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2019 RS:X World Championships in Torbole, Italy - Day 3

by RS:X Class 27 Sep 2019 17:53 BST
2019 RS:X World Championships in Torbole, Italy - Day 3 © Robert Hajduk / RS:X Class

The 2019 RS:X World Championships being held in Torbole, Italy, rolled into the third day with a fair amount of optimism from the 236 sailors from 47 nations.

Optimism for another day of shifty northerly Peller wind in the morning followed by an afternoon of pumping southerly Ora wind in the afternoon. Optimism that even the early morning starts were seeming to become normal for the fleets that were unlucky enough to get called out to the race course in the dawn light.

However, Lake Garda and the surrounding mountains decided to throw another curve ball into the mix, a curve ball which even managed to stump the experienced local race committee volunteers. So as the first day of gold fleet racing was getting setup, the optimism continued but without knowing what was waiting around the corner.

The men's fleet were up first this morning with an 0830 start under the normal northerly Peller wind, which was blowing at a consistent 14-16 knots. Without much fuss, except for the single general recall, the race committee seemed to chew through the three races for the men's gold fleet and silver fleet.

Without much fuss until scrutiny is applied to the results that is. Race one saw the blue jersey of Kiran Badloe (NED) and red jersey of Piotr Myszka (POL) no where to be seen at the finish line as the fleet started to roll in. In third place was Frenchman Pierre Le Coq, scoring another top three finish - his fifth out of the seven races at that time. Myszka crossed deep in the pack in 24th place and Badloe a hugely uncharacteristic 34th place. Would this be the day that a shuffle could be on the cards for the fleet?

With race two, it seemed as though the Dutch duo of Badloe and Dorian Van Rijsselberghe had lit their afterburners. Van Rijsselberghe took the win in the second race with Badloe in second before swapping for the third and final race of the day. This was enough to squeeze Badloe into the overall lead overnight, a tiny two point buffer over Le Coq in second place. Van Rijsselberghe has pulled himself up to third overall but still has work to do if he is to retain his world champion title on Saturday - Van Rijsselberghe is 16 points behind Badloe and has one day left to close this gap.

The casualties of the day included Myszka who slipped from third to sixth and Tom Squires (GBR) who fell down to eleventh having started the day in the top five. Thomas Goyard (FRA) is in fifth and commented on the day, "We had some strong winds today - about 15-20 knots maybe. I did pretty ok, I guess I could do better but everyone is making mistakes. Everything is in play for tomorrow for the medal race. I like both north wind because its nice and tricky but also the south wind because its blasting at full power and the scenery here is amazing too."

Goyard came third to Van Rijsselberghe and Badloe at the RS:X Europeans in Palma earlier in the year. On how to beat the Dutchmen, "They are tough to beat, Kieran had a back injury at the test event in Enoshima and Dorian had an arm injury so they are really really good and I am impressed with both of them. We have one more day to go and I am confident - they are touchable but I will have to work hard."

The women were scheduled to start at 1400 CET, a delay to allow the predicted southerly Ora to develop before racing would commence. And this is where the curve ball came in. The Ora seemed to have been told different instructions and the gentle southerly breeze which over the past two days has developed into the Ora, puffed and panted gently over the lake but never fully stabilized.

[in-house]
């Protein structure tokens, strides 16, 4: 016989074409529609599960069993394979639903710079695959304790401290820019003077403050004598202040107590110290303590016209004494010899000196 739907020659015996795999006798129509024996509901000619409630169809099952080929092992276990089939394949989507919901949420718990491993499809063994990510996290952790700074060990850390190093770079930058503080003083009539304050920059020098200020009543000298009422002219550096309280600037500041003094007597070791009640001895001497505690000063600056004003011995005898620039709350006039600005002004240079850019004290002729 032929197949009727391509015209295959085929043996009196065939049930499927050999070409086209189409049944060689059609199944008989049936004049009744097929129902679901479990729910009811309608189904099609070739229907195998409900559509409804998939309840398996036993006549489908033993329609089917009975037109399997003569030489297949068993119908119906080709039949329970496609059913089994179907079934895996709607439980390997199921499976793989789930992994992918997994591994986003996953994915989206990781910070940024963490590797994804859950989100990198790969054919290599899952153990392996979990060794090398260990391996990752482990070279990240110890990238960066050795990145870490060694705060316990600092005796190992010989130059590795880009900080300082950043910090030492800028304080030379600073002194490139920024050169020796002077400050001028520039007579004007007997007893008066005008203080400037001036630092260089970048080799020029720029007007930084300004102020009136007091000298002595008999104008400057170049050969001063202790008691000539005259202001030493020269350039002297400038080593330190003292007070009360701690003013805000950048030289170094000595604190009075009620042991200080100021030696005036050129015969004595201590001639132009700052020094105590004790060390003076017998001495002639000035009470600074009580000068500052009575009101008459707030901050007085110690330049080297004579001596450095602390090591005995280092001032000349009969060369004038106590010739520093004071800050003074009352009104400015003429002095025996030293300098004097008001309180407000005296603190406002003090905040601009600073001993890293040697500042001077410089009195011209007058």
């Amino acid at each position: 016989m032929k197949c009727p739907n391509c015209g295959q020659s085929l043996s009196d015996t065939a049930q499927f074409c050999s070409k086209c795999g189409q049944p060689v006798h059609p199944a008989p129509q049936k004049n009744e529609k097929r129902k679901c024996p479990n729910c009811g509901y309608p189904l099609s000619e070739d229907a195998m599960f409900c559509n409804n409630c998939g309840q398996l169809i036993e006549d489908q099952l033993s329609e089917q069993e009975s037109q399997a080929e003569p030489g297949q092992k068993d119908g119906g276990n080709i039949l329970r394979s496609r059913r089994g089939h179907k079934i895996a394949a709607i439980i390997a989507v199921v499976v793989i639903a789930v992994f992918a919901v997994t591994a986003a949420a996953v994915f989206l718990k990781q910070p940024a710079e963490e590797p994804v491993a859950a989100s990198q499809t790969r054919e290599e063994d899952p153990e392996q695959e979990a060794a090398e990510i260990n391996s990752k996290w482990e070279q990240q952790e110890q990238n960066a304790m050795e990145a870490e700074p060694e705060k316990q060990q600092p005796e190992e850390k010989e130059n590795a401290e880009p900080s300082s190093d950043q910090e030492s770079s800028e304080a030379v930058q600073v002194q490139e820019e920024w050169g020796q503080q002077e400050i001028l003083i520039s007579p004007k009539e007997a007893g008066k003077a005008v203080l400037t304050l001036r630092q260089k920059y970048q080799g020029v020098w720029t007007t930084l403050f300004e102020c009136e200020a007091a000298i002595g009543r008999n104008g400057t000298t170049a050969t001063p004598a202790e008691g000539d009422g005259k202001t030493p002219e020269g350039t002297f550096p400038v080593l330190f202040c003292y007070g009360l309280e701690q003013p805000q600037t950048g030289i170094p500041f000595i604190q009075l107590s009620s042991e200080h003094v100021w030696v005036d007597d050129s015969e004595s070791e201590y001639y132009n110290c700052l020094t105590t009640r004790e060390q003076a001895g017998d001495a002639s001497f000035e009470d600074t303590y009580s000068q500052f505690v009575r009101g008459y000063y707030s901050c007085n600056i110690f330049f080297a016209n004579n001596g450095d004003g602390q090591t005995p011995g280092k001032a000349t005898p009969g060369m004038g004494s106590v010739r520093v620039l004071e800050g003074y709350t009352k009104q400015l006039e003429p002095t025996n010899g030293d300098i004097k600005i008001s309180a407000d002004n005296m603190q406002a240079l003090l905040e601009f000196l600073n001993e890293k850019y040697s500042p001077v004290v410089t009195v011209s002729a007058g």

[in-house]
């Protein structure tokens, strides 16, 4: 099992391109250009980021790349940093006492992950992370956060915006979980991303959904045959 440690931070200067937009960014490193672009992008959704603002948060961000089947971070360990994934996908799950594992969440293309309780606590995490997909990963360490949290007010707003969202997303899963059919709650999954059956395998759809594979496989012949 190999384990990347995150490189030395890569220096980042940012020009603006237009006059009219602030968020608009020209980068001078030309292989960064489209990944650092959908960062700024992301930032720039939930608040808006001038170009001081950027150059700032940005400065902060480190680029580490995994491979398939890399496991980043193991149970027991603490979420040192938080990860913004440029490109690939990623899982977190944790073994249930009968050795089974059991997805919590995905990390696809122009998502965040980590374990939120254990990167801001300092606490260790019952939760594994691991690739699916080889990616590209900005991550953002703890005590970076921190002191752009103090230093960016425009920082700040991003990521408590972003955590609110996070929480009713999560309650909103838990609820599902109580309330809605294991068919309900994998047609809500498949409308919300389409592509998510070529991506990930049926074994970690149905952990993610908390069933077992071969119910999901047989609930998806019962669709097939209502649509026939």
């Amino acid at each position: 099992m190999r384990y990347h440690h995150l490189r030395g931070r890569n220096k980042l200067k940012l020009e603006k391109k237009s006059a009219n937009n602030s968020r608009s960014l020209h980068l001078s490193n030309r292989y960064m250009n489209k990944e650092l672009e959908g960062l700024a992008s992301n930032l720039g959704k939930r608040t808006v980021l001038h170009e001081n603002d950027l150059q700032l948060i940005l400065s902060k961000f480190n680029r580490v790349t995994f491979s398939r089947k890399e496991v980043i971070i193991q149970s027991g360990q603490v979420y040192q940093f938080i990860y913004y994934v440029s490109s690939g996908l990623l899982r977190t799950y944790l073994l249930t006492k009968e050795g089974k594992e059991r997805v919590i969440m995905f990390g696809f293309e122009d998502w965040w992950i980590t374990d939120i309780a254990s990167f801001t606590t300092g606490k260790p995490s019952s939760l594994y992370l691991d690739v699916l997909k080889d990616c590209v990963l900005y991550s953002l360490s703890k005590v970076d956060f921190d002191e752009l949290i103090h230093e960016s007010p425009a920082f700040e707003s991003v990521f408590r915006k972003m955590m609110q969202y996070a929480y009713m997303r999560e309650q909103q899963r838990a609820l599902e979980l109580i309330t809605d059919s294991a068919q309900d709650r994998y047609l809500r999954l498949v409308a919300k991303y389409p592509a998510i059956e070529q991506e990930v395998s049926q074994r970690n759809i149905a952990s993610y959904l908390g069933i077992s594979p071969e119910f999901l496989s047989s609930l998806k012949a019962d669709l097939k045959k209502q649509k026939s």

Finally at 1600 the women were released into a light and patchy 5 knot breeze - not quite what they were expecting at all. Finally at 1740 the women's gold fleet finally did get away, the sun had long set behind the mountains and where the racing had started at dawn, it would finish at dusk. The wind was patchy and light still but was stable enough to produce a fair race.

It was Ingrid Puusta (EST) who managed to get herself to the top mark first and continued to lead around the course. Looking back through the fleet, overnight leader Lilian de Geus (NED) was buried deep in the pack but working hard to make up places. Chasing Puusta was Katy Spychakov (ISR) and Piena Chen (CHN). Italian sailor Giorgia Speciale was in fourth and looking to move herself up the leader board.

Puusta managed to hold on for a convincing win with Spychakov in second and Chen in third. Overall De Geus retains her lead despite finishing 20th in the race. Giorgia Speciale moves up to second overall with Spychakov in third. Speciale and Spychakov are also 1st and 2nd respectively in the Under 21 fleet and they have a firm grip on the gold and silver medals in this category at the moment. Is this the time for the Under 21's to show the seniors who are the new kids on the block?

Puusta on her win today, "Today couldn't of gone any better for me. I got my first win in a world championships so I am really happy. I had a tough day yesterday so this boosts me up the rankings by seven places. I am still the only female RS:X windsurfer in Estonia but we have lots of windsurfing classes in Estonia and I am hoping more youngsters will take up windsurfing in Estonia."

Racing enters its penultimate day on Friday with three races scheduled for both the men and women. The women's fleet are up first with a scheduled start time of 0800 CET and the men's fleet are scheduled for 1030 CET. Racing can be tracked live online via the RS:X website. Racing will focus on the top ten getting into the medal race but we will also know more about the battles for Olympic qualification.

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